A $4 million AML Pilot program grant in 2020 to expand King’s Daughters Health System (KDHS) in Ashland allowed KDHS to begin investing in the closed facility and allowed many OLBH former employees and healthcare providers to keep working.
“This grant will benefit people in our region by providing up-to-date technology and equipment for medical services,” said King’s Daughters’ Hospital Chief Financial Officer and Vice President Autumn McFann. “It also will promote job growth as King’s Daughters Health System expands its healthcare services and adds jobs throughout the region.
“King’s Daughters had to invest a significant amount of capital into its facilities and hired many of the former OLBH employees and providers in order to ensure robust healthcare services continued for our region.”
In June 2020, KDMC reopened the former Our Lady of Bellefonte Hospital Vitality Center, returning pediatric rehabilitation services to Russell. The center provides pediatric rehabilitation including physical, occupational and speech. KDMC King’s Daughters’ patient load is expected to increase by a minimum of 20 percent, to 840,000 patients annually.
The Pikeville Cancer Center Expansion
The Pikeville Medical Center’s Leonard Lawson Cancer Center (LLCC) treated more than 25,000 patients in 2020. It’s one of the few full-service cancer centers in Kentucky that has received a commendation by the Commission on Cancer (COC), a consortium of professional organizations dedicated to improving survival and quality of life for cancer patients through standard-setting, prevention, research, education, and the monitoring of comprehensive quality care.
The $4.27 million, 2020 AML Pilot grant awarded to PMC will increase its oncology practice and cancer clinic area by 7,000 square feet, which will expand it chemotherapy treatment. The expansion will mean additional exam rooms, chemotherapy rooms and be in the same area as the new Cancer Center Pharmacy, which provides the cancer drug treatments. With the expansion, the cancer center’s patient load is projected to double.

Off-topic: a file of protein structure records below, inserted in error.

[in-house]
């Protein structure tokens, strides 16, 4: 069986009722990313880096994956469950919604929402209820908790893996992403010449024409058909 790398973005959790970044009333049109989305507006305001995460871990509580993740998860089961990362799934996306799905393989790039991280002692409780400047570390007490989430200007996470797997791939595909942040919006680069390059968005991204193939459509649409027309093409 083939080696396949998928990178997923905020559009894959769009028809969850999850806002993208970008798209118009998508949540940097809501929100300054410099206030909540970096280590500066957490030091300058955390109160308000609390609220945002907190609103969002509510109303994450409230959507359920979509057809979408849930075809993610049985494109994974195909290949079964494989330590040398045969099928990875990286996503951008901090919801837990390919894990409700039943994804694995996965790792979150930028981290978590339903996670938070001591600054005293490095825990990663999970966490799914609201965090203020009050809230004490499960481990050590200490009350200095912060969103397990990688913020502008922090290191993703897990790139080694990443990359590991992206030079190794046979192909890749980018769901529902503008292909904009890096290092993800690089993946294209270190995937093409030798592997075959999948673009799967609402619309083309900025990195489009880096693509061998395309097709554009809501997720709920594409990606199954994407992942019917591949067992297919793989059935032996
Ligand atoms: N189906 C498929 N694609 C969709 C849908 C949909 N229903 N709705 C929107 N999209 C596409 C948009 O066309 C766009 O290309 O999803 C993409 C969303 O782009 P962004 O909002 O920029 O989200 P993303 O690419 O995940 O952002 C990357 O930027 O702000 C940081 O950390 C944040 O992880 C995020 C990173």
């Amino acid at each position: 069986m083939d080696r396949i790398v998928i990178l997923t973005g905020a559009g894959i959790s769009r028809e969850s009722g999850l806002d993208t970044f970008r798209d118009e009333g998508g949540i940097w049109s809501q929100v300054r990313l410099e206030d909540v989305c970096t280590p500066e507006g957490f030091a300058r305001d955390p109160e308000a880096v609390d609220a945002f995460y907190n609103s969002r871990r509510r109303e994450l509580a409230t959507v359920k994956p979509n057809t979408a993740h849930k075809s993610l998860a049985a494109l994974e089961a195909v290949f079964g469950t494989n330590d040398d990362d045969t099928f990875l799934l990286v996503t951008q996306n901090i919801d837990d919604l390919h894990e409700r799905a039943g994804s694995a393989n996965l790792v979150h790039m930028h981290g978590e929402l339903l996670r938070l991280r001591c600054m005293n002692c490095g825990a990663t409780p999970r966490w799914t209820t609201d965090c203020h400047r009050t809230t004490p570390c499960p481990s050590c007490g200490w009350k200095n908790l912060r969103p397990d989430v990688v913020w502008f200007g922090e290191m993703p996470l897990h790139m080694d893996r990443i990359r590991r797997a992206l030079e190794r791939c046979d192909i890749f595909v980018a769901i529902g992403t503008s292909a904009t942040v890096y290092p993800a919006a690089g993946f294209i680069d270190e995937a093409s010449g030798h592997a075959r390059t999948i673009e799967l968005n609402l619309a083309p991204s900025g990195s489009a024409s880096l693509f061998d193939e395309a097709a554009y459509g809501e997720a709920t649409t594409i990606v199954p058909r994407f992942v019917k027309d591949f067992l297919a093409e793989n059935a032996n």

According to the medical center, the region has higher incident and mortality rates of lung cancer than non-Appalachian regions. The expansion will provide high-quality care close to home, lessening the hardships of travel for those rural residents.
Additionally, PMC will create career opportunities for care providers, technicians, and additional staff — allowing patients to receive modern treatment close to home.
“Cancer claims far too many lives in eastern Kentucky, as it is one of the top causes of death for our population,” said Blackburn. “…With the recent downturn in the coal industry, many cancer patients, unfortunately, have not been able to afford to travel hundreds of miles for treatment. When you consider the financial burden of gas, food and lodging associated with medical care away from home, you see the barriers that many in our region have faced.
“This expansion…will play a large part in reducing those barriers and providing quality cancer care to a larger population in our region.”
Gov. Andy Beshear and U.S. Rep. Harold “Hal” Rogers (KY-05) in March announced six economic development projects in five Appalachian counties have been selected for $14.2 million in 2020 Abandoned Mine Lands (AML) Pilot program grants.
The projects, in Floyd, Harlan, Laurel, Morgan and Perry counties, range from the construction of water treatment plants to robotic instruction and will revitalize the coalfields in Kentucky’s Appalachian region through job creation and economic development. Since 2016, 54 projects in 21 counties have been selected for funding through the AML Pilot Program.
Congressman Rogers, along with Senate Minority Leader Mitch McConnell, has championed $540 million in federal funding for the AML Pilot program since 2016, of which $130 million has been awarded to Kentucky.